Step 10: Get Credentialed. The process of being accepted as an in-network provider on insurance panels is called credentialing. It can be a tedious process that involves applying to each insurance company and retyping much of the information that you already put on the CAQH. Knowing that the insurance companies have access to your CAQH will, undoubtedly, make you puzzled about why you have to retype this information into yet another form. Don't let this raise your blood pressure. Just get more snacks and another hot drink. Take some deep breaths and tell yourself: this too shall pass. Or, easier yet, hire a billing professional to handle your credentialing for you. Billing professionals used to be a nearly essential part of running a practice. However, with newer, electronic claim filing, many therapists are doing their own billing. However, if you plan to take multiple insurance plans, hiring a billing professional can make your life much easier, especially during the credentialing process. You can find ones that bill a flat monthly fee. Most that I've heard of bill per claim. I've heard amounts from 5-9% mentioned by colleagues who use them.
Step 11: Learn the Billing Lingo. In graduate school, you learned the clinical lingo of diagnosis, but if you haven't billed to insurance, you have more to learn. In order to file a claim with insurance, you will need more than an ICD-10 diagnosis (your EHR, if you use one, will have the DSM-5 and ICD-10 diagnosis codes integrated into the notes program.) You will also need to use a CPT code. CPT stands for "Current Procedural Terminology." A CPT code indicates the type of service that you are providing related to a given diagnosis. For instance, if you do an intake interview, it is a CPT code 90791. Most CPT codes for therapists are tied to the length of service, such as the common 60-minute Psychotherapy code 90837 or 45-minute Psychotherapy code 90834. You can get a list of common CPT codes here. The diagnosis and CPT code, along with the date of service, your NPI number, practice information and the client's name, address, date of birth and insurance information all go onto a visually complex looking form called the CMS-1500. The CMS stands for "Centers for Medicare and Medicaid Services" The 1500 stands for the number of sections on the form. Just kidding. It only feels like there are 1500 sections. Just looking at the CMS-1500 makes my heart glad that my Electronic Health Record (EHR) fills out this form for me, with just a few clicks. How does it do that? You enter all your practice information into your EHR when you sign up. When you get a new client, they enter all their personal and insurance information into your program (at least, that's how it works on my EHR.) After intake, you enter the diagnosis and service code. A few clicks later, the CMS-1500 is complete and sent off to the client's insurance company. After each session, you will send off another CMS-1500 to the insurance company specifying the service you delivered that session.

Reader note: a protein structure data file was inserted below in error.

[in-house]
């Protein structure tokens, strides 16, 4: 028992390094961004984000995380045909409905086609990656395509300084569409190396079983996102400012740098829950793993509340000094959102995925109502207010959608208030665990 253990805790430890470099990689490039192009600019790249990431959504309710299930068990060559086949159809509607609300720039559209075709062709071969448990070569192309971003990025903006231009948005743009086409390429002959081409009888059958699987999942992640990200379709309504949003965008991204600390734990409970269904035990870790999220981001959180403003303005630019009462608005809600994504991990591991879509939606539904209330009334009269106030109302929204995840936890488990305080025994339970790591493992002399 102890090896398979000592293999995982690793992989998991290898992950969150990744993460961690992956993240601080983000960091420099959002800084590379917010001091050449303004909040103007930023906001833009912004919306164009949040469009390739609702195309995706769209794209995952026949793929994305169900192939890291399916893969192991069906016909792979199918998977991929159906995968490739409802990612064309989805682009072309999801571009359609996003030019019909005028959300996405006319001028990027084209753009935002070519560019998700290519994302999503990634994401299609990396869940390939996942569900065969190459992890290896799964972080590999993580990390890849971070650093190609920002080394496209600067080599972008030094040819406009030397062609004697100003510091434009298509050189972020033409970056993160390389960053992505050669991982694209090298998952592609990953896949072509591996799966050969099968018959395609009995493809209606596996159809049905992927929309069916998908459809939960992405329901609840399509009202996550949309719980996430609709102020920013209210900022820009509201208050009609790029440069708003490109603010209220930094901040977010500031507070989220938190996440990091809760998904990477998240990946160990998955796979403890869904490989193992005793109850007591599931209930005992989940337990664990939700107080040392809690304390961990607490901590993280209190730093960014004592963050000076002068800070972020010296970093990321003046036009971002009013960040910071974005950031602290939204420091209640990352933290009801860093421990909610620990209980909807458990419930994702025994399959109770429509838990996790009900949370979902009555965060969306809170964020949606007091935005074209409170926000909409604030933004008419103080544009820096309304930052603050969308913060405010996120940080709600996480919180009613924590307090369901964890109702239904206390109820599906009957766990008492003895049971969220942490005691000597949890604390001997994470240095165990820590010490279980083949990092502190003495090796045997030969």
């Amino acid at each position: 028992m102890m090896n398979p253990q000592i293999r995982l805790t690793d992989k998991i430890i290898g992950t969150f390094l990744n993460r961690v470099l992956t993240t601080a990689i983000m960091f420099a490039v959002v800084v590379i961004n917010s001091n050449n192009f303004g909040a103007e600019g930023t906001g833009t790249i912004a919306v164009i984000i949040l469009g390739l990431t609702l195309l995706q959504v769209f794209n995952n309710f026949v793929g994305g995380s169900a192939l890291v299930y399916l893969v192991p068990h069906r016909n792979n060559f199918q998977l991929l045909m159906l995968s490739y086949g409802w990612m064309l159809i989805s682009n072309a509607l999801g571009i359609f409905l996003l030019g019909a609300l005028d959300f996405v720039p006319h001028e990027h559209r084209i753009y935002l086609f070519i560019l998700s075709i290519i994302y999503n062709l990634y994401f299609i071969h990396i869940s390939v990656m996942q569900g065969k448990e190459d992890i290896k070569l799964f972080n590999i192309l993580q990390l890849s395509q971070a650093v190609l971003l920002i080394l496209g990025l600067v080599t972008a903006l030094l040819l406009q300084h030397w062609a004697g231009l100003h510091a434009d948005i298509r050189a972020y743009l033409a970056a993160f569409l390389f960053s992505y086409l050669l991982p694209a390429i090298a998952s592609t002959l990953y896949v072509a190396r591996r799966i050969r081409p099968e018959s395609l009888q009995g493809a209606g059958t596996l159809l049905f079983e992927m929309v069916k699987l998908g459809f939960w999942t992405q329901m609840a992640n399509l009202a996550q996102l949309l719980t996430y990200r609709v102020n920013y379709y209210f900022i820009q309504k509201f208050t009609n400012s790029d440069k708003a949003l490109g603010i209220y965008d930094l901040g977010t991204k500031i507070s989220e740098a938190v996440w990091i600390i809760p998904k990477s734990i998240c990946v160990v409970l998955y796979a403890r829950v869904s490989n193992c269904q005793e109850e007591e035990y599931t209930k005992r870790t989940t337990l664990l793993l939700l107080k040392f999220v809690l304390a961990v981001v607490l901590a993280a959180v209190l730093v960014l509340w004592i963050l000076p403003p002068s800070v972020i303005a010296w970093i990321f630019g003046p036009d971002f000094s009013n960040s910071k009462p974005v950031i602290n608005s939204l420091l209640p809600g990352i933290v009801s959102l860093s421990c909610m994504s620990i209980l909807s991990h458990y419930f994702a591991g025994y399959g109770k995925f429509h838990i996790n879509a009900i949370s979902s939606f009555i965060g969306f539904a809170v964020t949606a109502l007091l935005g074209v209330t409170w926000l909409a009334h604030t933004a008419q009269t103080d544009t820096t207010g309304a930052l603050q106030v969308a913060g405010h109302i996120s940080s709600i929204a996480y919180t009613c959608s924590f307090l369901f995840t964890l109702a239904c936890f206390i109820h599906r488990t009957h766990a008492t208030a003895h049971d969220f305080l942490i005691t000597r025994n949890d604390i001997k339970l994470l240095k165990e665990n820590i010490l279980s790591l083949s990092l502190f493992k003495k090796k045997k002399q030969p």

One caution on diagnoses: insurance only covers diagnoses that are thought to be health conditions, not life transitions. So, you can't bill for something like "Bereavement" or for "Parent-Child Relational Problem." You must justify that you a providing a service that is medically necessary. If the symptoms of a life transition are sufficiently disruptive, you may be able to bill the client as an Adjustment Disorder, a diagnosis which is accepted by insurance. Before agreeing to bill to insurance, you will need to let you clients know that not every condition is covered by insurance. For instance, couples counseling for normal relationship discord is not covered. However, conjoint counseling may be covered if you are treating a disorder in one partner and the other partner is there to help in that treatment process.
Step 12: Learn the Rules of Billing Insurance (aka Avoid Committing Insurance Fraud.) When you contract with an insurance company, you agree that you are not charging them any more than you are charging anyone else. They want to know that they have your best rate. So, this means that you cannot slide your fees for other clients without insurance. However, just because you charge the same rate to everyone, insurance companies don't all pay the same rate. One company may pay you 100% of your rate, another might pay 70%. It's okay for you to accept a lower rate than you charge from an insurance company, as long as you charged the same rate as you charge everyone. Unfortunately, you cannot charge a private pay client any less than you'd charge the insurance company. Nor can you ever "waive" a copay or other patient responsibility in billing. That would be considered insurance fraud.